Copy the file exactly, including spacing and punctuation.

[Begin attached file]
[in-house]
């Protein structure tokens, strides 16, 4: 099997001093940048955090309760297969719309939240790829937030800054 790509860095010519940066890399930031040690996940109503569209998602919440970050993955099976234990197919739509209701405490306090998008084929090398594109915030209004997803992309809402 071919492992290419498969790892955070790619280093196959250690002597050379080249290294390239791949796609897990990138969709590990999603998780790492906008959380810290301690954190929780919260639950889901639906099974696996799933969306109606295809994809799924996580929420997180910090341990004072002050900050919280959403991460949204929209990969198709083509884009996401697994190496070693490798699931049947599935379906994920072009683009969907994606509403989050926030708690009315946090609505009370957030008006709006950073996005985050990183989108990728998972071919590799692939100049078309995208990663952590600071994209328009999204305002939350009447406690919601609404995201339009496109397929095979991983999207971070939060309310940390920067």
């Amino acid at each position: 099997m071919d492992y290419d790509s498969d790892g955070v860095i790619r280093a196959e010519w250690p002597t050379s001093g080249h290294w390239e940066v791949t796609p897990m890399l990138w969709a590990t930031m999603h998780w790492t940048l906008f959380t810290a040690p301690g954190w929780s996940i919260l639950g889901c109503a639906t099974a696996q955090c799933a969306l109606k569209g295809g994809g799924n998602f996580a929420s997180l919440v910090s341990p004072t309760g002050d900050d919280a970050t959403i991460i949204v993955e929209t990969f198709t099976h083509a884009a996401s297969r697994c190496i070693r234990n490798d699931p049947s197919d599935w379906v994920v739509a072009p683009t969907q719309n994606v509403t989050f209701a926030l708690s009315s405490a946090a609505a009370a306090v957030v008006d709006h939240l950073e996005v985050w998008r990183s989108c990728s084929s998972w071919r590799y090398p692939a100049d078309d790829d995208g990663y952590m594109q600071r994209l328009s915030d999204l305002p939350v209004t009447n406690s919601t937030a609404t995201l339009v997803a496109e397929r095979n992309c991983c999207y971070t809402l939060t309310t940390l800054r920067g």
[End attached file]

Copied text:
[in-house]
């Protein structure tokens, strides 16, 4: 099997001093940048955090309760297969719309939240790829937030800054 790509860095010519940066890399930031040690996940109503569209998602919440970050993955099976234990197919739509209701405490306090998008084929090398594109915030209004997803992309809402 071919492992290419498969790892955070790619280093196959250690002597050379080249290294390239791949796609897990990138969709590990999603998780790492906008959380810290301690954190929780919260639950889901639906099974696996799933969306109606295809994809799924996580929420997180910090341990004072002050900050919280959403991460949204929209990969198709083509884009996401697994190496070693490798699931049947599935379906994920072009683009969907994606509403989050926030708690009315946090609505009370957030008006709006950073996005985050990183989108990728998972071919590799692939100049078309995208990663952590600071994209328009999204305002939350009447406690919601609404995201339009496109397929095979991983999207971070939060309310940390920067």
């Amino acid at each position: 099997m071919d492992y290419d790509s498969d790892g955070v860095i790619r280093a196959e010519w250690p002597t050379s001093g080249h290294w390239e940066v791949t796609p897990m890399l990138w969709a590990t930031m999603h998780w790492t940048l906008f959380t810290a040690p301690g954190w929780s996940i919260l639950g889901c109503a639906t099974a696996q955090c799933a969306l109606k569209g295809g994809g799924n998602f996580a929420s997180l919440v910090s341990p004072t309760g002050d900050d919280a970050t959403i991460i949204v993955e929209t990969f198709t099976h083509a884009a996401s297969r697994c190496i070693r234990n490798d699931p049947s197919d599935w379906v994920v739509a072009p683009t969907q719309n994606v509403t989050f209701a926030l708690s009315s405490a946090a609505a009370a306090v957030v008006d709006h939240l950073e996005v985050w998008r990183s989108c990728s084929s998972w071919r590799y090398p692939a100049d078309d790829d995208g990663y952590m594109q600071r994209l328009s915030d999204l305002p939350v209004t009447n406690s919601t937030a609404t995201l339009v997803a496109e397929r095979n992309c991983c999207y971070t809402l939060t309310t940390l800054r920067g």